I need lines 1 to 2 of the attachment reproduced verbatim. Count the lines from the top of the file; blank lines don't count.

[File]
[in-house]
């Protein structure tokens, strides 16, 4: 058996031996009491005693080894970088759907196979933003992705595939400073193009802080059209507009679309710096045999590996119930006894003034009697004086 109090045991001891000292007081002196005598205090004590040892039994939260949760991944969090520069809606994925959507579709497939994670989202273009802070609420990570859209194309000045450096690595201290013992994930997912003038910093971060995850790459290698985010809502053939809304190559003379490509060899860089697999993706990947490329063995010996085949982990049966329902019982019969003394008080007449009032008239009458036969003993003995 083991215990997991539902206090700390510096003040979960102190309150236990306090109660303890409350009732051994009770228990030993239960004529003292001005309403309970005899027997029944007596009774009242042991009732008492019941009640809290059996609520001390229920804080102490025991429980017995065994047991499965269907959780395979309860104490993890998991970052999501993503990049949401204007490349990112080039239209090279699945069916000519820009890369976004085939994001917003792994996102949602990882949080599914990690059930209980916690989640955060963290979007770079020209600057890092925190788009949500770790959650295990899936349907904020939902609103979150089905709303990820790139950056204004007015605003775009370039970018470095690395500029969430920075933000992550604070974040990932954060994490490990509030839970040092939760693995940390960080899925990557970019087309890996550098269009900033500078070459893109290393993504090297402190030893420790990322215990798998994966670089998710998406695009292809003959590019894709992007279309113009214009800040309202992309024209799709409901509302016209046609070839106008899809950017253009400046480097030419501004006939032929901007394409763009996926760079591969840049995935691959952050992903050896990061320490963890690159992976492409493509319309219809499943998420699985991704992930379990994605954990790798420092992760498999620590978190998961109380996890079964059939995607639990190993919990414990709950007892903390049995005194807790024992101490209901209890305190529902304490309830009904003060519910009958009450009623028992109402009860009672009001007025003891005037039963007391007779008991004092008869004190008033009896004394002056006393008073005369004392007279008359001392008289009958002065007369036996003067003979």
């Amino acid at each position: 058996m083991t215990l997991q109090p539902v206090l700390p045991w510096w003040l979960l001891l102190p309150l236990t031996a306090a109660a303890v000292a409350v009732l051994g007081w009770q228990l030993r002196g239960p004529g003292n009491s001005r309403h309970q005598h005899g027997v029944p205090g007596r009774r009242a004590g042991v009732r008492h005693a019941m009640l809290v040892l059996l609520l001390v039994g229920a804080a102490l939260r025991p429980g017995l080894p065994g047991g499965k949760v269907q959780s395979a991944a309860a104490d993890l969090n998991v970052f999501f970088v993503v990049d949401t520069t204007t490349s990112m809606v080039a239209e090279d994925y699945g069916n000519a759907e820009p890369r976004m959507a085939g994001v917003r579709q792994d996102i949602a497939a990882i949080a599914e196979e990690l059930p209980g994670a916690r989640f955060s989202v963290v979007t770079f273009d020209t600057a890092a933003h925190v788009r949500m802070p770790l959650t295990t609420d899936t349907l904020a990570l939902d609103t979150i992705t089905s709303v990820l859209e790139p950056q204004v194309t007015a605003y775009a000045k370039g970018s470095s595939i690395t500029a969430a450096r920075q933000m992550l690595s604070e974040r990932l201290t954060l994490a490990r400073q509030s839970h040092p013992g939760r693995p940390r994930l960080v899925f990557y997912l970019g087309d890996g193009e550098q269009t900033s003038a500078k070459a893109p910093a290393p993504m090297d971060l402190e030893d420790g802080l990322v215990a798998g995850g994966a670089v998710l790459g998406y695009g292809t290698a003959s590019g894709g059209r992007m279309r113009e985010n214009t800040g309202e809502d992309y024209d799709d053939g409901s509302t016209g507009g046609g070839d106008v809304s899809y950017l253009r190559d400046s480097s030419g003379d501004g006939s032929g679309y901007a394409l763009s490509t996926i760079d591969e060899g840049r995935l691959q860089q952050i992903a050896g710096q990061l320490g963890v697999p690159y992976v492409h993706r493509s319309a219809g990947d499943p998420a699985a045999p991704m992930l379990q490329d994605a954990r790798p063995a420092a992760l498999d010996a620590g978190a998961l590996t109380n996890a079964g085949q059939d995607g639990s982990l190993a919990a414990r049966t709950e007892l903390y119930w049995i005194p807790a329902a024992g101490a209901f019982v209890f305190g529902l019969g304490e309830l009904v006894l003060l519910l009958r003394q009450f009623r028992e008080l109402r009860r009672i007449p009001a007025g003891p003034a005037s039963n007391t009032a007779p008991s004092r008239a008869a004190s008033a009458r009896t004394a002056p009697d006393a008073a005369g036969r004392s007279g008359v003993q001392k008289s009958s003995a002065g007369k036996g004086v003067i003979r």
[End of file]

[in-house]
């Protein structure tokens, strides 16, 4: 058996031996009491005693080894970088759907196979933003992705595939400073193009802080059209507009679309710096045999590996119930006894003034009697004086 109090045991001891000292007081002196005598205090004590040892039994939260949760991944969090520069809606994925959507579709497939994670989202273009802070609420990570859209194309000045450096690595201290013992994930997912003038910093971060995850790459290698985010809502053939809304190559003379490509060899860089697999993706990947490329063995010996085949982990049966329902019982019969003394008080007449009032008239009458036969003993003995 083991215990997991539902206090700390510096003040979960102190309150236990306090109660303890409350009732051994009770228990030993239960004529003292001005309403309970005899027997029944007596009774009242042991009732008492019941009640809290059996609520001390229920804080102490025991429980017995065994047991499965269907959780395979309860104490993890998991970052999501993503990049949401204007490349990112080039239209090279699945069916000519820009890369976004085939994001917003792994996102949602990882949080599914990690059930209980916690989640955060963290979007770079020209600057890092925190788009949500770790959650295990899936349907904020939902609103979150089905709303990820790139950056204004007015605003775009370039970018470095690395500029969430920075933000992550604070974040990932954060994490490990509030839970040092939760693995940390960080899925990557970019087309890996550098269009900033500078070459893109290393993504090297402190030893420790990322215990798998994966670089998710998406695009292809003959590019894709992007279309113009214009800040309202992309024209799709409901509302016209046609070839106008899809950017253009400046480097030419501004006939032929901007394409763009996926760079591969840049995935691959952050992903050896990061320490963890690159992976492409493509319309219809499943998420699985991704992930379990994605954990790798420092992760498999620590978190998961109380996890079964059939995607639990190993919990414990709950007892903390049995005194807790024992101490209901209890305190529902304490309830009904003060519910009958009450009623028992109402009860009672009001007025003891005037039963007391007779008991004092008869004190008033009896004394002056006393008073005369004392007279008359001392008289009958002065007369036996003067003979």